“You’re not Black!”, “You listen to white people music”, “You talk white”, “You act
white”. These were all the taunts I heard growing up.
Surrounded by my Black neighborhood friends, we all sat on a stoop in the summer heat.
Laughing and joking we started to talk about our favorite old school movies. Soon they shouted
out movies I had never heard before. ” Juice”, “New Jack City”, “Waiting to Exhale”, “Poetic
Justice” and I bunch more I can’t remember. Then it was my turn. Something I never admitted to
people was I never watched any of those movies. The most I had under my belt was Friday,
which impressed no one.
“My favorite movie is Coraline”, I said. My friends’ faces curled with confusion.
“Okay, but we meant favorite classic Black movie,” one of my friends replied. Now the
pressure was on. My eyes darted as I murmured under my breath. In my mind, I thought do I
want to admit the truth and yet again be ridiculed for “not being Black”? But the truth is the
“Well, I never watched any of those movies,” I said and everyone jaws dropped. In
disbelief, they all screamed and exclaimed their confusion.
“What??” they all shouted, “You never what??”
“I never watched those movies and I kinda never wanted to,” I responded.
“Class Act? BAPS? Love Jones? House Party?” they shouted movie after movie. But my
response was the same.
“No, no, no and no. But so what?” My annoyance prevailed but I contained it with my
And then it was finally said, “You’re not Black. Especially, if you haven’t seen these
movies.” And it continues, “I’m taking ya black card.”
From situations like these during my childhood, I didn’t want to be black. From all I
experienced, I was never black enough for anyone.
My taste in music during middle school was artists like Avril Lavigne, Melanie Martines,
Demi Lovato, and Katy Perry. Often this was used to ridicule me. My dad constantly stated how
my music taste was white and teased me about it. Soon I developed animosity towards “black”
things and wanted only “white” things. I wanted to speak with proper grammar instead of black
vernacular. I behaved poshly instead of “ghetto”. I strived to surpass my fellow black classmates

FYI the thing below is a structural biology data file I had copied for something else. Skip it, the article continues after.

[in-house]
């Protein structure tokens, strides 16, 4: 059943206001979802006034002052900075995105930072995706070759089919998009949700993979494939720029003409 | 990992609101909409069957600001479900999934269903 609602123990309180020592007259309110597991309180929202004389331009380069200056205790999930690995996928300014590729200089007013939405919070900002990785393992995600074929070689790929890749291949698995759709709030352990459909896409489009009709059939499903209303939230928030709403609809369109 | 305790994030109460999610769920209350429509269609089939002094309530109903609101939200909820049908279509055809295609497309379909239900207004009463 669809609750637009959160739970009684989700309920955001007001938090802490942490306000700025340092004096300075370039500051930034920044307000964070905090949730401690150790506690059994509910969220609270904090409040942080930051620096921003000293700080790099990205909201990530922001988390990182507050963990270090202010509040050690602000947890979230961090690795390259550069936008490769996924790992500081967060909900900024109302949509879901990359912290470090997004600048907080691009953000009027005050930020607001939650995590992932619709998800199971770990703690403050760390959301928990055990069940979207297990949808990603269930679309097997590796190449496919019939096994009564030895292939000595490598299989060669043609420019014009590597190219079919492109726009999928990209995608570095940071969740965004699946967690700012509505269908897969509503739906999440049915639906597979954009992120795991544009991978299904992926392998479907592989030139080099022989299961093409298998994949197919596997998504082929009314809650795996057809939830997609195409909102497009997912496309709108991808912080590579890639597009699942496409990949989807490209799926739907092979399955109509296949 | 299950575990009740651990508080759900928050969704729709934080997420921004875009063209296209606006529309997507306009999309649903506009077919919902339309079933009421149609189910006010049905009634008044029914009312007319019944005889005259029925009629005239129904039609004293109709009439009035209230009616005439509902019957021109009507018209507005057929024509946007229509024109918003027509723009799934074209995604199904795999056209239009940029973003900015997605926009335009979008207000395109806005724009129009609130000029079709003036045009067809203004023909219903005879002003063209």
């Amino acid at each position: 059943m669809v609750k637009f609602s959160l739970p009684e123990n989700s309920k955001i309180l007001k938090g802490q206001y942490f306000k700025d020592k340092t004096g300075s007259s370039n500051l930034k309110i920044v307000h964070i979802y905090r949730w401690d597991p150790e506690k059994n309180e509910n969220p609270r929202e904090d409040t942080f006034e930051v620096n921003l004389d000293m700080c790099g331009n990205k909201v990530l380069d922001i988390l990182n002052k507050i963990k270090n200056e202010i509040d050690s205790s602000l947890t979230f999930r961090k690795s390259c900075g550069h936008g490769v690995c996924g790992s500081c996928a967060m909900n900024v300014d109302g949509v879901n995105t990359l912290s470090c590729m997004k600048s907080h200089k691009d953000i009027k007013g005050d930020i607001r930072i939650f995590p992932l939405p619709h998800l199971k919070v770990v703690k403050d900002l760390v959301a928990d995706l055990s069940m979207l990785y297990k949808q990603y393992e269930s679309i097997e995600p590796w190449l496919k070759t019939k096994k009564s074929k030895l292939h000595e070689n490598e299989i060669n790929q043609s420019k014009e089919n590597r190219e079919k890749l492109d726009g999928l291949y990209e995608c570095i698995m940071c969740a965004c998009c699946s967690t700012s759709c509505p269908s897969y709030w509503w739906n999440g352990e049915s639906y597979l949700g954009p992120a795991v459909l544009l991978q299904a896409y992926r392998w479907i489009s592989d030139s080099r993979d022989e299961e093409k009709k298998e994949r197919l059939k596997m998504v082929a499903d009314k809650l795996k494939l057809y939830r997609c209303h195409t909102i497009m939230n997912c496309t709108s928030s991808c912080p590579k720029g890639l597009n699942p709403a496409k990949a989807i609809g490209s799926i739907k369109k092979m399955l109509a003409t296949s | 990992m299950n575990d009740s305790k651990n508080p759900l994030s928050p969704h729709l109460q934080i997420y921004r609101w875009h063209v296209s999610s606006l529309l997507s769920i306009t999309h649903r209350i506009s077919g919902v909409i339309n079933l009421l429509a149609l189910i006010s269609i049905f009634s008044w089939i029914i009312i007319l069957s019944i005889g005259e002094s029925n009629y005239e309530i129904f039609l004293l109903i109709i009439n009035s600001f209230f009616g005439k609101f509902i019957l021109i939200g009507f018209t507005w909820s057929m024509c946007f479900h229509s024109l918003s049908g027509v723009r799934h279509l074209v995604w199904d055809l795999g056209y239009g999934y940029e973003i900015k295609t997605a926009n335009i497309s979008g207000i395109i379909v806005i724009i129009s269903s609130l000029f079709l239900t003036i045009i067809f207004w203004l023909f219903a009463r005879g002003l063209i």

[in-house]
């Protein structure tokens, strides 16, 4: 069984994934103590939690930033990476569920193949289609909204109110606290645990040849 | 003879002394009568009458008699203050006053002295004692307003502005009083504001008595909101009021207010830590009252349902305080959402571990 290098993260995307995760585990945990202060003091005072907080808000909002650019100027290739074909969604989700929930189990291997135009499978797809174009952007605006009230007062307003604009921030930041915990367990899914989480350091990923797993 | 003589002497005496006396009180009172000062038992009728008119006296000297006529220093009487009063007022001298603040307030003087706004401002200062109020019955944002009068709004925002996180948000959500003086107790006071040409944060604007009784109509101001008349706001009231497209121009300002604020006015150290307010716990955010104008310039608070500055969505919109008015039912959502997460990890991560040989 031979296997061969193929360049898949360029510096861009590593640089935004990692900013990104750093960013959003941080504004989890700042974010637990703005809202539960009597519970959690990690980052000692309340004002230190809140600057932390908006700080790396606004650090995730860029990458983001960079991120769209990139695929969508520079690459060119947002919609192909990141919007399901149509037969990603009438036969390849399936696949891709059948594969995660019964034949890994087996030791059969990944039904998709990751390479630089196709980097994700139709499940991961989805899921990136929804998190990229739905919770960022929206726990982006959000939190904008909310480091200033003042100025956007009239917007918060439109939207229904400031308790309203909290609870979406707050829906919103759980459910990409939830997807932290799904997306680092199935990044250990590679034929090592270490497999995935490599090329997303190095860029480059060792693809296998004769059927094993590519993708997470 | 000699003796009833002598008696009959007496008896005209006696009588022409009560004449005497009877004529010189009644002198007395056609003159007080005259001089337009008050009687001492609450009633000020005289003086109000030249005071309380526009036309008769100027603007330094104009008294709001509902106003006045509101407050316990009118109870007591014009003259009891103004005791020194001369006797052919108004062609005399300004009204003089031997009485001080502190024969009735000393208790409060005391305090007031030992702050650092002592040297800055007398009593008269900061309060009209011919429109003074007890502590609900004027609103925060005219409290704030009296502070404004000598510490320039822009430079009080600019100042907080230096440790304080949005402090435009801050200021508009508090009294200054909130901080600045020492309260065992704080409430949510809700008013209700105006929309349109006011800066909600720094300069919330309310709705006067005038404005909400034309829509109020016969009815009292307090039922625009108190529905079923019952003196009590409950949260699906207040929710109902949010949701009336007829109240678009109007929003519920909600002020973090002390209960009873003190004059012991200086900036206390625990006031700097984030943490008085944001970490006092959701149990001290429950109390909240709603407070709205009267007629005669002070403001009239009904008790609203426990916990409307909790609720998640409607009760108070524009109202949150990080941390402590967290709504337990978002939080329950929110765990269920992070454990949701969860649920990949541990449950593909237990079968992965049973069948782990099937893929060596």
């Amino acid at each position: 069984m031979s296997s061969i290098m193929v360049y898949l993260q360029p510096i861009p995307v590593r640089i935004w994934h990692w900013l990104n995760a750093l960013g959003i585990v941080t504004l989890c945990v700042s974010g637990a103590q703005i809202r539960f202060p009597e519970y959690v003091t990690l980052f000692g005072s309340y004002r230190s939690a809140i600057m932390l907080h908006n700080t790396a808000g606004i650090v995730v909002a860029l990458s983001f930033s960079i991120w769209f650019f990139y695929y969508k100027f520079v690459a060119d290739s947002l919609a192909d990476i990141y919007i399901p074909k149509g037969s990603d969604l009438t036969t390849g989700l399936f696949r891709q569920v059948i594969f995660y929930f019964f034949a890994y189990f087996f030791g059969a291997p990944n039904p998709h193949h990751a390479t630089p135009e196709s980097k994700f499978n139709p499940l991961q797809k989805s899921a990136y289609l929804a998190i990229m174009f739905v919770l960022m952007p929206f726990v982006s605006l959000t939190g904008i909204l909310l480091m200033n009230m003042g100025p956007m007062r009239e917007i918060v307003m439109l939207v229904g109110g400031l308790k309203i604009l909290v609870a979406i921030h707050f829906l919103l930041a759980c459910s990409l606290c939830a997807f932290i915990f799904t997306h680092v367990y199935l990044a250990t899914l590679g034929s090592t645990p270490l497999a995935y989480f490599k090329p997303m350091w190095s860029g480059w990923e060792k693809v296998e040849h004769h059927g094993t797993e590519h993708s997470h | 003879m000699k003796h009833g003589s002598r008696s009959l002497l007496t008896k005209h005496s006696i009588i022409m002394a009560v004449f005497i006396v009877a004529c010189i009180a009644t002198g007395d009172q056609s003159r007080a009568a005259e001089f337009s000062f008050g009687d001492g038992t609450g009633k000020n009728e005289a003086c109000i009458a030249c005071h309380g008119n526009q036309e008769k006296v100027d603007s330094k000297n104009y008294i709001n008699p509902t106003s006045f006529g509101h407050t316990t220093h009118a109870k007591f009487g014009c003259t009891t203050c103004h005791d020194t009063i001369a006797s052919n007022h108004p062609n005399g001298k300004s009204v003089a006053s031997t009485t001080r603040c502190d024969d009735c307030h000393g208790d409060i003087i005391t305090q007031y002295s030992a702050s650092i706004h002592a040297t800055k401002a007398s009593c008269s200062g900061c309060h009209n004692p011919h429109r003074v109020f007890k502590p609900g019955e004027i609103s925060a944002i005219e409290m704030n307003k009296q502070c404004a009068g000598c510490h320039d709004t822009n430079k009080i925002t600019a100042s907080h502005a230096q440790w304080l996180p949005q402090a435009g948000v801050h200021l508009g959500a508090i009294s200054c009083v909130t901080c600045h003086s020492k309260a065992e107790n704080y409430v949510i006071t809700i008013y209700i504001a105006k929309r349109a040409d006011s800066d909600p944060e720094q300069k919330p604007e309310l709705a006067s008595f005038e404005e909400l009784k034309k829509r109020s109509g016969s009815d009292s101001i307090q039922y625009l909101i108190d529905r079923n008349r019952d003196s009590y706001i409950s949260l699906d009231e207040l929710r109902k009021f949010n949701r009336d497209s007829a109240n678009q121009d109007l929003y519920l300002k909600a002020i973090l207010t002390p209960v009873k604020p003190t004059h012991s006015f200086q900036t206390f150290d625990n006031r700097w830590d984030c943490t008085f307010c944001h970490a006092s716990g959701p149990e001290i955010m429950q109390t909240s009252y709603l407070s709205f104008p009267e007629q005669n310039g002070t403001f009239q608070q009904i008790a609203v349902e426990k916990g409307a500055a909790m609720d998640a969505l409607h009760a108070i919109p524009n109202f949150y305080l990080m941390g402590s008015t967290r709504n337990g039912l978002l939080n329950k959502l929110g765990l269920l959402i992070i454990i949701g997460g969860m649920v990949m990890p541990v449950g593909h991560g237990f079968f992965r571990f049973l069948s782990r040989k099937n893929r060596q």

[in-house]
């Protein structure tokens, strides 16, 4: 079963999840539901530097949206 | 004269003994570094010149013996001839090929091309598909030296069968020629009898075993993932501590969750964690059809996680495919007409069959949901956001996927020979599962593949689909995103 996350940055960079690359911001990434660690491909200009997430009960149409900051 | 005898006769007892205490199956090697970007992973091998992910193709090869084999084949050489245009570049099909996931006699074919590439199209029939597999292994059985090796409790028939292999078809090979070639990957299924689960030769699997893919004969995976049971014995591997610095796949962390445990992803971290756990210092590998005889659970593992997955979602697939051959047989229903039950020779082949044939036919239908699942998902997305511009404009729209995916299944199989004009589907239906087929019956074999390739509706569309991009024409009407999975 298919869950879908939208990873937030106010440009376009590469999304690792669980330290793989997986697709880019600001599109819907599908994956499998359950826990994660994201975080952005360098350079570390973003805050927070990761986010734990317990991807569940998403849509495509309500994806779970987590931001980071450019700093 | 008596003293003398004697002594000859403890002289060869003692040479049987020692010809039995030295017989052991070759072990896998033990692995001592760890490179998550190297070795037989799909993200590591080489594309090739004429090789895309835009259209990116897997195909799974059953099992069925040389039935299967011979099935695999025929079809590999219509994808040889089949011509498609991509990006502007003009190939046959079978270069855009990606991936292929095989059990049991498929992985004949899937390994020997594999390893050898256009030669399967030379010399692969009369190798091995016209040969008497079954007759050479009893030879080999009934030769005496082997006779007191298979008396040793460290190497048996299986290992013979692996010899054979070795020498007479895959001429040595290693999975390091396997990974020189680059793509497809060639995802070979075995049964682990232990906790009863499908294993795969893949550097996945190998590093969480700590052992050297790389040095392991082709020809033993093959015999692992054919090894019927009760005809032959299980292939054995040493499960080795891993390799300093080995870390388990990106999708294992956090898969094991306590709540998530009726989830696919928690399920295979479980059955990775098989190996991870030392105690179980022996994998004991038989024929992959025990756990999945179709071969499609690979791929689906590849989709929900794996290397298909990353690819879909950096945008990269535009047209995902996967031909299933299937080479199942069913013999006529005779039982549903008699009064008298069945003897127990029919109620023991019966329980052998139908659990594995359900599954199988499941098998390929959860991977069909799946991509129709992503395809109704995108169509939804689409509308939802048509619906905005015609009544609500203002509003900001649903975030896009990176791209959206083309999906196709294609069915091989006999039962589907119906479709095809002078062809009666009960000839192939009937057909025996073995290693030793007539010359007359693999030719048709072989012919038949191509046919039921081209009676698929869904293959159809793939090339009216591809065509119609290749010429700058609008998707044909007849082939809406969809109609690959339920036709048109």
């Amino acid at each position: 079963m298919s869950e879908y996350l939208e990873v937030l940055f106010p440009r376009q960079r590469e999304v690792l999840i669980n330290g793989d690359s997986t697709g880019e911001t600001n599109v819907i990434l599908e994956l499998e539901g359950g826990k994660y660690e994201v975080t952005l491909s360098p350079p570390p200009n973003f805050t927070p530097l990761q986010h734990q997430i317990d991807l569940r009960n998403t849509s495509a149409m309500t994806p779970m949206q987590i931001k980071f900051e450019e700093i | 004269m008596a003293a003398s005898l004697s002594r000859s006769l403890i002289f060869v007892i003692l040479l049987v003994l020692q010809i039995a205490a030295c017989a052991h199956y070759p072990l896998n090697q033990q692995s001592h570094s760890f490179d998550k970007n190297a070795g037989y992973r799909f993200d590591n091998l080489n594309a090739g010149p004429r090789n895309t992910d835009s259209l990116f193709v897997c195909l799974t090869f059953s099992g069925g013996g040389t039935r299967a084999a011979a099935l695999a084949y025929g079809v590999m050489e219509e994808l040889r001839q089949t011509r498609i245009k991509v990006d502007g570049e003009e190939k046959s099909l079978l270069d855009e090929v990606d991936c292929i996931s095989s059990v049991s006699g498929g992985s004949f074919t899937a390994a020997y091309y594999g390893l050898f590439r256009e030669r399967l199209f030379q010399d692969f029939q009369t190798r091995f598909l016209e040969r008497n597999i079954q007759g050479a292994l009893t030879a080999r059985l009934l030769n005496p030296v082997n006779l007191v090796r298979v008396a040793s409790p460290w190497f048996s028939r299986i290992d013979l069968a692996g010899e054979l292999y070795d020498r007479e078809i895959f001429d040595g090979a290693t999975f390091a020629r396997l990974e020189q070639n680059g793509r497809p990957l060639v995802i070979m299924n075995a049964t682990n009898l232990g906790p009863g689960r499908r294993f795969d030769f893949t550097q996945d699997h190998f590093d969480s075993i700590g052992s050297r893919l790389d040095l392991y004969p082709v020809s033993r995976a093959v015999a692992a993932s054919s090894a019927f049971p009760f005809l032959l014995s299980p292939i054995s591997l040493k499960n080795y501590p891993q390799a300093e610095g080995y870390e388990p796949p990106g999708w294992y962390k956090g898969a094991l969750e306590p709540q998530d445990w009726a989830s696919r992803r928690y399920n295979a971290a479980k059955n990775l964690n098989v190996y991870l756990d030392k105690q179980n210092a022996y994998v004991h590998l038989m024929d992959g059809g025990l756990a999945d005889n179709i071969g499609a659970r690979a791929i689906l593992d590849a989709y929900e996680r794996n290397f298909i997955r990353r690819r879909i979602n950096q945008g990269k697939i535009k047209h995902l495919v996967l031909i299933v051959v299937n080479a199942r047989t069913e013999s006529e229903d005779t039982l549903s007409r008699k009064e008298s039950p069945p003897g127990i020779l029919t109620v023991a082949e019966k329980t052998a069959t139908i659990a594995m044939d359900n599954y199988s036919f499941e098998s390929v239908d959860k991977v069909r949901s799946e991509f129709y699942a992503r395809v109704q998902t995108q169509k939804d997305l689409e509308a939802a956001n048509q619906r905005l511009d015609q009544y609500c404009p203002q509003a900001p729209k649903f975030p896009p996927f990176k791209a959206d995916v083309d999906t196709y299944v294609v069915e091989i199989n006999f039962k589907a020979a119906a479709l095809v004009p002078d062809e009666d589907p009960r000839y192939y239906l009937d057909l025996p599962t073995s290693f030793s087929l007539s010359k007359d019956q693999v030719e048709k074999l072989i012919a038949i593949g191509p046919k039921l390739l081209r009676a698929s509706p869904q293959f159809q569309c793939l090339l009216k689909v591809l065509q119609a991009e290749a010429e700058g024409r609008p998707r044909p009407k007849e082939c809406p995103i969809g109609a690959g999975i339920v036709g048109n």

with intelligence and look down at them for being “unintelligent”. Practically, I began to
dissociate from my race. I was done with being Black.
During the 7th grade, I started to join theater programs. For the first time, I began to
interact with other races of people. These people had the same interest, listen to the same music,
had similar aspirations but most importantly, they knew I was Black. No one denied me my
culture, my race. Instead, they validated it and wanted to learn from me what it means to be
Black. Being socially conscious middle schoolers, the race wasn’t a topic we feared. We basked in
our difference and took important moments to learn from one another. After years of trying to
wash my race away, my Blackness reappeared to me. Instead of the negative stereotypes, I
became interested again in what it means to be black (even if I still haven’t watched Do the Right
Although I was called “white” for it, I was still an advent reader. Reading was the only
way I comprehend topics, especially something as complex as race. I told myself. for an entire
school, I was only going to read books by black authors with black characters. The first book I
read was Darius and Twig by Walter Dean Myers. I was blown away by how much I related to
both characters. Just like me, they were poor blacks trying to beat the odds to be successful.
Next, I would read the entire Bluford series (although the author is white) and love every one of
them, The Bully was my favorite.
Then I picked up Alice Walker, Maya Angelou, bell hooks and Toni Morrison. I realized how Black literature could
be once you stop aspiring to be white. But the writer who taught me everything about my Blackness was James Baldwin. I read
him for the first time in the 9th grade and fell in love with him. Baldwin’s poetic and prolific
prose became the base of my black identity. From him, I began to read more nonfiction by black
authors. I introduced myself to Angela Davis, Malcolm X, W.E.B. Dubois, and Stokley
My biggest epiphany from all of this reading was that everyone who ever told me I wasn’t
black was wrong. Just because I wasn’t interested in certain movies or music doesn’t mean I
wasn’t black. Just because I had a ferocious appetite for literature doesn’t mean I’m white. After
using black literature to cultivate my identity I realized how racist my parents and friends were
truly being to me. To associate intelligence or reading with whiteness implies that blackness is
tied to stupidity.
This is completely false. These falsehoods are internalized amongst many in our
community. We, as black people, have accepted the falsehoods of white supremacy to oppress
ourselves. We literally tell our youth that they shouldn’t be smart because of their black. Or that
they are less black if they like certain things that aren’t associated with being black. Which
means we are limiting what is acceptable for them to like or do.
This keeps us in line with the expectations of white supremacy. It makes it easier to control and develop self-hatred.
My blackness is valid. Yes, I like to read. Yes, I like pop music. Yes, I haven’t watched a
single Spike Lee movie. But that has nothing to do with not being black. I read The Color
Purple, and how many other black people can claim that? And why do we put less stress on
reading For Colored Girls and more stress on watching it? That is the work of white supremacy.
But let it be known, I still love “Black” things.
Yes, I still do love hip hop (but alternative rap is what I like most). Yes, I can cook the best-fried chicken and baked macaroni you ever had.
And yes, I still do every line dance played at any cookout. And yes, I’m still Black! But my
blackness is mine.
Source: Tamia Lawrence. Afro World New guest writer